Sunil has written (and still writes) in many other genres including travelogues, children's fiction, short stories, features, and essays. Among his pen-names are: Nil Lohit, Sanatan Pathak, and Nil Upadhyay.
Though he has written all types of children's fiction, one character created by him that stands out above the rest, is Kakababu, the crippled adventurist, accompanied by his young adult nephew Santu, and his friend Jojo. Since 1974, Sunil Gangopadhyay has written over 35 novels of this popular series, most of which appeared in Anandamela magazine.
One of Sunil Gangopadhyay's cult poems, Smritir Shohor has been turned into a song for the film Iti Mrinalini (2011) directed by Aparna Sen.
Sunil Gangopadhyay's Works:
Hathat Nirar Janya
Sada Prishtha tomar sange
Sei Muhurte Nira
Bandhubandhab - an unusual work on friendship
Purba-Paschim (in two parts) - an epic novel on east and west Bengal
Jeeban Je Rakam
Eka Ebong Koekjon - Bengal & India during early 20th century up to Independence
Pratham Alo (in two parts) - an epic novel on Bengal Renaissance where Tagore & Swami Vivekananda are two of the few main protagonists. Their journey through life as teenagers to grow up being the man they eventually did marks this epic as a literary masterpiece.
Ranu O Bhanu
Moner Manush-made into a motion film by Goutam Ghose, starring Prosenjit as Lalon Fakir, a famous and iconic baul poet of early 18th-19th Century Bengal.
Sabuj Dwiper Raja
Kakababu O Sindukrahasya
Kakababu O Bajralama
Santu Kothay,Kakababu Kothay
Jangaler Modhe Ek Hotel
Santu O Ak Tukro Chand
Kakababu Herey Gelen?
Pahar Churae Atanka
Khali Jahajer Rohosyo
Agun Pakhir Rohoshyo
Kakababu O Chorashikari
"Sadhubabar haat(Short Story)"
"Kakababu O Ek Chhodmobeshi"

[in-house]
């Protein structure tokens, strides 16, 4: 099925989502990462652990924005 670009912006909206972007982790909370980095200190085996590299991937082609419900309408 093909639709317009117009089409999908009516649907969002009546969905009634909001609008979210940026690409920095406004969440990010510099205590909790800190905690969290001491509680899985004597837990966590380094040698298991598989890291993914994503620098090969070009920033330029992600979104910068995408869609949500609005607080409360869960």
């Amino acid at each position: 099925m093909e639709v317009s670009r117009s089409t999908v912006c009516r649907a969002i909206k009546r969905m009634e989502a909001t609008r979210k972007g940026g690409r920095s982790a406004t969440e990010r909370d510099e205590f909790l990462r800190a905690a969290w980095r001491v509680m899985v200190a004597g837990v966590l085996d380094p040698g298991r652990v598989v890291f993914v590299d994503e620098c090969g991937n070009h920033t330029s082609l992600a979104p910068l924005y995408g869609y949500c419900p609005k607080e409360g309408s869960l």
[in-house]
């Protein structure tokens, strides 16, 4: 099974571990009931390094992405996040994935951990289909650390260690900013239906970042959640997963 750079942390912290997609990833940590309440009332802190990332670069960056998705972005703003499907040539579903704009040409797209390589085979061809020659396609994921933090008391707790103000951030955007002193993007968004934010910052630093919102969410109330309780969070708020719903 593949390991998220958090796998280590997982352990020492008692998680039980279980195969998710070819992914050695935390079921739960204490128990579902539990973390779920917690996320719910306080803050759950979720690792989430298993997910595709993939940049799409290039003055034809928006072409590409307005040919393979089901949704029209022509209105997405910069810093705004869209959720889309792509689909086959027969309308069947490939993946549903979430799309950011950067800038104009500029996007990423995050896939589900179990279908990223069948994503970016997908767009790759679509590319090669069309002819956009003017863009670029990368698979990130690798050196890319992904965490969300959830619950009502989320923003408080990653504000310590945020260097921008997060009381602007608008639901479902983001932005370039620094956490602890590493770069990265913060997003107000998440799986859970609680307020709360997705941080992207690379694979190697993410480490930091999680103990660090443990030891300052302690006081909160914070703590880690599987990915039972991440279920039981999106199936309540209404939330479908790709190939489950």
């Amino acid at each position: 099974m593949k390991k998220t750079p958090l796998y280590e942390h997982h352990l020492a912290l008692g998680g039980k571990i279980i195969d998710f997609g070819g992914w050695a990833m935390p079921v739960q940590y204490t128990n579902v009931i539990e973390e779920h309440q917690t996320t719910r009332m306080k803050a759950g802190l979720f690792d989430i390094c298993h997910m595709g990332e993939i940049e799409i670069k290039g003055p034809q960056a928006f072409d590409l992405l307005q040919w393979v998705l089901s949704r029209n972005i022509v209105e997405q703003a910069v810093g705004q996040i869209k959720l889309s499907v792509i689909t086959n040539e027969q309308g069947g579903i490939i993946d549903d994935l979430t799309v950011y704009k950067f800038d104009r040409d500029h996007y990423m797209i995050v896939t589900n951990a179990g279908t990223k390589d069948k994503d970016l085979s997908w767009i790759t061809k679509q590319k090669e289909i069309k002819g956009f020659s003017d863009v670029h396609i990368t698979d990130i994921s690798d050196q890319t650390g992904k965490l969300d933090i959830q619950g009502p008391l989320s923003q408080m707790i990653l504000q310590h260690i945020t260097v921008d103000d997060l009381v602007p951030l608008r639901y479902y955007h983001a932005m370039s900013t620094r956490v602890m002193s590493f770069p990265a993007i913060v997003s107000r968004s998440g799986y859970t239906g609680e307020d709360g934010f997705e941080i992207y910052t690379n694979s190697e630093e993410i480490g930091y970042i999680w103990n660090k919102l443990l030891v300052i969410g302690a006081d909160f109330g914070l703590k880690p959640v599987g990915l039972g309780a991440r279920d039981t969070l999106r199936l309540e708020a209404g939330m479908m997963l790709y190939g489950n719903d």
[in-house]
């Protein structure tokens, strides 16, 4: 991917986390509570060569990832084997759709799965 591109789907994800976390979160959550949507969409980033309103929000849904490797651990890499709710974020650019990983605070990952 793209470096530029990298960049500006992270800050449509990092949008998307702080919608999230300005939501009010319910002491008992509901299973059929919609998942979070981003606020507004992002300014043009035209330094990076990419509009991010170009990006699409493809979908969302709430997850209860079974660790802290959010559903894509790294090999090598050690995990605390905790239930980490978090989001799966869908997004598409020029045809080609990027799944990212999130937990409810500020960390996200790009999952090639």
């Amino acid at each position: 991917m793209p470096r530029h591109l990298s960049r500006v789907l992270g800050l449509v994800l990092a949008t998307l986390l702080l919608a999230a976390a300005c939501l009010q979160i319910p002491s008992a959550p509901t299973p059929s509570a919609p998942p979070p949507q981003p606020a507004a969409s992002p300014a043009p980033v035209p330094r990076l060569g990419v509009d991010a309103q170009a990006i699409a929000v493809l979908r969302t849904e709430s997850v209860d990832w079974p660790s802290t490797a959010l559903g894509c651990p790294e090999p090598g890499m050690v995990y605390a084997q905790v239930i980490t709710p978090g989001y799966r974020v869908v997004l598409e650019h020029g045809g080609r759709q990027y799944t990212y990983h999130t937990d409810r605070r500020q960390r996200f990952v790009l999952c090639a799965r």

"Ebar Kakababur Protishodh"
"Mishor Rohoshsho (Mystery in Egypt)"
"Kakababu O Ashchorjo Dweep"
"Agneyogirir peter madhye"
Kakababu O Jaladashu
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Sunil Gangopadhyay Poems
Neera, sometimes, it seems you are more distant than even the day I was born.
A Truth Bound Sentiment
This hand has touched Neera's face, could I use this hand to commit a sin, ever again? In the late evening glow
With ease I make a million flowers bloom, All at once I light up some suns, moons, stars, In a passing whim I blow out the moonlight
This Hand Has Touched
This golden figurine- oh dear, will she ceaselessly crumble away, In the night, in the sun, in the rain in the arms of another man? Her nipples two bared switches,- switches? Hands tremble at their touch.
By Writing a Poem
By writing a poem I shall now build a palace, by writing a poem I shall claim a limousine, by writing a poem though I may not be elected President I shall demand my fistful of earth: for eons this world has been indebted to the shepherd's song. By writing a poem I shall claim Scotch, premium brand, and a leg of chicken cooked in unadulterated oil, nothing less— for this poem I shall demand countless odalisques— or a woman whose knees I can clasp in a public place and crave sympathy. Whenever I stand at the level crossing I must hear gunfire— after writing a poem I shall not renounce my demands— like a pariah I shall roll in the dust near your feet, wringing blood out of bones—I am still waiting, begging open humanness from humankind's eyes— from the fevered forehead, spit and phlegm I have come for this poem, like a brutal drunk I have incinerated myself and risen from the ashes, awake to the sound of helplessness echoing in my lonesome room I have come to avenge everything by writing a poem.